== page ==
Monday, June 12, 2006

Rob Crowther on the South Carolina decision concerning evolution

ID always gets the blood going.

(206) 292-0401 X107

Columbia, SC –- After months of debate, today the South Carolina Education
Oversight Committee unanimously ratified high school biology standards requiring
students to understand why "scientists continue to investigate and critically
analyze aspects of evolutionary theory." The South Carolina State Board of
Education adopted the standards unanimously last month, and submitted them to
the EOC for approval. South Carolina’s new evolution standard does not require
teaching the theory of
intelligent design.

The biology standard approved requires students to be able to, “Summarize ways
that scientists use data from a variety of sources to investigate and critically
analyze aspects of evolutionary theory.” This falls under the overall biology
standard which says that “The student will demonstrate an understanding of
biological evolution and the diversity of life.”

“This victory is an important milestone towards improving the quality of science
education, by ensuring that students learn the full range of relevant scientific
evidence, including the scientific criticisms of evolution,” said Casey Luskin
an attorney and public policy analyst with Discovery Institute’s Center for
Science & Culture. “South Carolina is the fifth current state to require
students to learn about scientific criticisms of evolution and this policy helps
remedy the problem that most
biology textbooks today largely ignore scientific challenges to Darwinism.”

South Carolina State Senator Mike Fair, a member of the Education Oversight
Committee, and Terrye Campsen Seckinger, a member of the South Carolina Board of
Education, issued a statement applauding the approval of the new high school
biology standards: “It is impossible to meet this standard without the
discussion of the meaning of critical analysis as it applies to evolutionary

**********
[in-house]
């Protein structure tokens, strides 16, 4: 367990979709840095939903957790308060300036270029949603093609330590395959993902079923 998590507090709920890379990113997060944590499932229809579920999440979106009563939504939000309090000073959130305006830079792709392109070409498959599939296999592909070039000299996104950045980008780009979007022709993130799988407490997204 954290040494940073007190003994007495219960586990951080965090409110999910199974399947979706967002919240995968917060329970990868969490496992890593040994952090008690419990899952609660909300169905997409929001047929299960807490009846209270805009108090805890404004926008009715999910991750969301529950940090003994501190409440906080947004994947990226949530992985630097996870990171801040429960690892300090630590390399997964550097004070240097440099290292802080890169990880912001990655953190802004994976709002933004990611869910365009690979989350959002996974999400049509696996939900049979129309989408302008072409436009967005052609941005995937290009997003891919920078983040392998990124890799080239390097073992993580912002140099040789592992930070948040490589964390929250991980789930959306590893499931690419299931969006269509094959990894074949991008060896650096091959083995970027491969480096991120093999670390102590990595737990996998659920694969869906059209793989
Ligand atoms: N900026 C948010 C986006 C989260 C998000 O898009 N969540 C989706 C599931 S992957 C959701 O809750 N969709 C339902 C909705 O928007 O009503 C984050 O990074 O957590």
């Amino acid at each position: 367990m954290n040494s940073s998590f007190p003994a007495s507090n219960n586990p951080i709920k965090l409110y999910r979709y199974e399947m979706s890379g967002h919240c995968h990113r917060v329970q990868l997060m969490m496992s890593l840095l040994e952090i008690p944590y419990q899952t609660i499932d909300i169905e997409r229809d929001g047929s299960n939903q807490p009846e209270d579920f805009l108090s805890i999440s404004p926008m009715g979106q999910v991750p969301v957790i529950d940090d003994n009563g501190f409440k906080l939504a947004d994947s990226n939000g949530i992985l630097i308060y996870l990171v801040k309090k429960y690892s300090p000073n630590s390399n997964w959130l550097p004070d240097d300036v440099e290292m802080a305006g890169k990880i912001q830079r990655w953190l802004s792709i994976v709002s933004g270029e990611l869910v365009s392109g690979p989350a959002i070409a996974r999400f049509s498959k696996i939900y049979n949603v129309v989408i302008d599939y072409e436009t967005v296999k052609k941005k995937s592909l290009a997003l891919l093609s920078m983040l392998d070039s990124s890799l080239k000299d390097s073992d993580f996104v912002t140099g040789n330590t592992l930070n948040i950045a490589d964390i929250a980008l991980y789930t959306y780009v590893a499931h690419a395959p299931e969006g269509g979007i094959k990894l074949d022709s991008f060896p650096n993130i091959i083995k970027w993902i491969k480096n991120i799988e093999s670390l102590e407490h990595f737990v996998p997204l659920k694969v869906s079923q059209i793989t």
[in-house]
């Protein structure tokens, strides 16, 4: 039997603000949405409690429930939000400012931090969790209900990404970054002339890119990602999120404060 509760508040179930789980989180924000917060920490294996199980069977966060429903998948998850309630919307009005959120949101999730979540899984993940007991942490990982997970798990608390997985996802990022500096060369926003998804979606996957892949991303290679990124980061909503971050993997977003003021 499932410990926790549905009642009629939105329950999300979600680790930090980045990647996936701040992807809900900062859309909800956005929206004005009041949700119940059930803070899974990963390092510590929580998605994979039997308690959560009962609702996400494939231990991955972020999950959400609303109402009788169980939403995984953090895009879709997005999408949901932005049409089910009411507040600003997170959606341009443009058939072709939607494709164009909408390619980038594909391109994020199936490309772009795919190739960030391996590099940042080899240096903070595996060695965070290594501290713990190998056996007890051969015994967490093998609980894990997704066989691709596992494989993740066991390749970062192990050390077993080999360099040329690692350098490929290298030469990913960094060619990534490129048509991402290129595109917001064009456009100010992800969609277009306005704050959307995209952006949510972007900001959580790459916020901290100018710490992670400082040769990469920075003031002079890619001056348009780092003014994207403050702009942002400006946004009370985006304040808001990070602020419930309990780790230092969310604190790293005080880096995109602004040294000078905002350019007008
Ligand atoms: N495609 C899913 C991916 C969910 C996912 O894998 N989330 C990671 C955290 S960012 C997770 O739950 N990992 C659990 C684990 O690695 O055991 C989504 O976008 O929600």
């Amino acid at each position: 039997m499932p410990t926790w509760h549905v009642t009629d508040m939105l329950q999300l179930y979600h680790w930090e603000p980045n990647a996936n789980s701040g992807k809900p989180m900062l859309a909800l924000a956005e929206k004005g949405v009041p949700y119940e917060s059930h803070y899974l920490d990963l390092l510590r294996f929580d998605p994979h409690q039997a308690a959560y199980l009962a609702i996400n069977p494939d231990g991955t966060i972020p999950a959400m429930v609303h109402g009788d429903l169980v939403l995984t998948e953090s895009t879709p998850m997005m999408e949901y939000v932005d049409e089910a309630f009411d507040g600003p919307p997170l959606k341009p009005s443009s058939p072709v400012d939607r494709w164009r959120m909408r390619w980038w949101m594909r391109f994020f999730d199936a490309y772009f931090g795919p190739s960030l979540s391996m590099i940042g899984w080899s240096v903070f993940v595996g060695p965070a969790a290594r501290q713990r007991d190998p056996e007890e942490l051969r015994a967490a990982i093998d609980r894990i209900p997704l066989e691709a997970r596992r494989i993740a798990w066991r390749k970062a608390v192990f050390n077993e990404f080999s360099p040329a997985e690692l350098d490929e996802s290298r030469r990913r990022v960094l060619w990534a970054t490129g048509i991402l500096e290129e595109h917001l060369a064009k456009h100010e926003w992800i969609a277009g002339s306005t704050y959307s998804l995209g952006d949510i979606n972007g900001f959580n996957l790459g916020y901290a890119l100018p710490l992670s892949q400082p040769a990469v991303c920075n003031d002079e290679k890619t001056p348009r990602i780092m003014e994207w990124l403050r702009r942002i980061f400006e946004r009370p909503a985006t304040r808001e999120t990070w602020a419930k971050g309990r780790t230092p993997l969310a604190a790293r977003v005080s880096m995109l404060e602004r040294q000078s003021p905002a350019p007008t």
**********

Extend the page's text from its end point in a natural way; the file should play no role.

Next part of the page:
science. This is a great improvement over our 2000 standards. Students will
now have the opportunity to wholly
learn about the theory of evolution. This means that students will have the
opportunity to fully discuss all aspects of evolutionary theory instead of
limiting discussion to only evidence that might support it.”

Discovery Institute is a non-profit, public policy center that studies issues
from transportation to technology to science. In science education, it supports
a "teach the controversy" approach to Darwinian evolution and believes that
students should have the opportunity to study both the strengths and the
weaknesses of Darwinian evolution as a scientific theory. At the same time, the
Institute opposes any attempt to mandate the teaching of alternative theories
such as intelligent design by
school districts or state boards of education.

To schedule an interview with a Discovery Institute representative contact
Robert Crowther at 206-292-0401 x107, or e-mail

Link to SC standards:

Link to Fair/Seckinger statement:


For additional information visit the Center for Science & Culture website at

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1 comment:

Blue Devil Knight said...

This seems like an innocuous change. Substitute any science in for 'evolutionary biology'. Scientists are critically analyzing aspects of quantum theory, astrophysics, chemistry, etc.. That is what we do.

It is strange, and unfortunate, that they only singled out one science. Kids should learn how to critically evaluate everything they learn!

Incidentally, a nice new speciation study just came out in Nature. Perhaps we should critically analyze aspects of the study.